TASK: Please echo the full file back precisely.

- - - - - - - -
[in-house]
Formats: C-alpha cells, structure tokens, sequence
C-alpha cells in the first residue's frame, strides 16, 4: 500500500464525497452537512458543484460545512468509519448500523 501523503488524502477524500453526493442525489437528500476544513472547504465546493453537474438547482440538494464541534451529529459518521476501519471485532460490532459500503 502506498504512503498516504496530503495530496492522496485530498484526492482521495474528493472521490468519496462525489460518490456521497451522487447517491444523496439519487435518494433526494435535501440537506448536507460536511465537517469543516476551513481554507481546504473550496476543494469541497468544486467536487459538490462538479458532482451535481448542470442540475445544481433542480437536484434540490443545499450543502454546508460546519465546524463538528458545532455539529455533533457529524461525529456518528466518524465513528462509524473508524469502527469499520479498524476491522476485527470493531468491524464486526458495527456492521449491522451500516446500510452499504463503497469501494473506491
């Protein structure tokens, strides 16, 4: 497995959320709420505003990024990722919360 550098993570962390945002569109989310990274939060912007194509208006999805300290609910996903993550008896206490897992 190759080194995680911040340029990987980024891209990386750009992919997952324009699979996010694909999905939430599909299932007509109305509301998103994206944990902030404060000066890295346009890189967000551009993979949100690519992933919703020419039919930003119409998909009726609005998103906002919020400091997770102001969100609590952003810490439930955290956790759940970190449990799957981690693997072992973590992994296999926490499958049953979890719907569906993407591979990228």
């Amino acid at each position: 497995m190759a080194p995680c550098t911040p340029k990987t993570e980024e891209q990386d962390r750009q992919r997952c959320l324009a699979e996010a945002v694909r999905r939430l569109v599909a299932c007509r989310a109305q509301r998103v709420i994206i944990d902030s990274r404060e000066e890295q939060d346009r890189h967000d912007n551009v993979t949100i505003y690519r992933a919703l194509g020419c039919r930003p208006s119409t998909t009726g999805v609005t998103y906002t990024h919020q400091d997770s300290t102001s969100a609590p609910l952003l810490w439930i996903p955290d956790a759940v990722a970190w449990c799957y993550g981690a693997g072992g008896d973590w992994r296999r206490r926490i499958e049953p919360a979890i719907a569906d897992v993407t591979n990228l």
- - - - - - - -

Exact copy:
[in-house]
Formats: C-alpha cells, structure tokens, sequence
C-alpha cells in the first residue's frame, strides 16, 4: 500500500464525497452537512458543484460545512468509519448500523 501523503488524502477524500453526493442525489437528500476544513472547504465546493453537474438547482440538494464541534451529529459518521476501519471485532460490532459500503 502506498504512503498516504496530503495530496492522496485530498484526492482521495474528493472521490468519496462525489460518490456521497451522487447517491444523496439519487435518494433526494435535501440537506448536507460536511465537517469543516476551513481554507481546504473550496476543494469541497468544486467536487459538490462538479458532482451535481448542470442540475445544481433542480437536484434540490443545499450543502454546508460546519465546524463538528458545532455539529455533533457529524461525529456518528466518524465513528462509524473508524469502527469499520479498524476491522476485527470493531468491524464486526458495527456492521449491522451500516446500510452499504463503497469501494473506491
């Protein structure tokens, strides 16, 4: 497995959320709420505003990024990722919360 550098993570962390945002569109989310990274939060912007194509208006999805300290609910996903993550008896206490897992 190759080194995680911040340029990987980024891209990386750009992919997952324009699979996010694909999905939430599909299932007509109305509301998103994206944990902030404060000066890295346009890189967000551009993979949100690519992933919703020419039919930003119409998909009726609005998103906002919020400091997770102001969100609590952003810490439930955290956790759940970190449990799957981690693997072992973590992994296999926490499958049953979890719907569906993407591979990228």
């Amino acid at each position: 497995m190759a080194p995680c550098t911040p340029k990987t993570e980024e891209q990386d962390r750009q992919r997952c959320l324009a699979e996010a945002v694909r999905r939430l569109v599909a299932c007509r989310a109305q509301r998103v709420i994206i944990d902030s990274r404060e000066e890295q939060d346009r890189h967000d912007n551009v993979t949100i505003y690519r992933a919703l194509g020419c039919r930003p208006s119409t998909t009726g999805v609005t998103y906002t990024h919020q400091d997770s300290t102001s969100a609590p609910l952003l810490w439930i996903p955290d956790a759940v990722a970190w449990c799957y993550g981690a693997g072992g008896d973590w992994r296999r206490r926490i499958e049953p919360a979890i719907a569906d897992v993407t591979n990228l």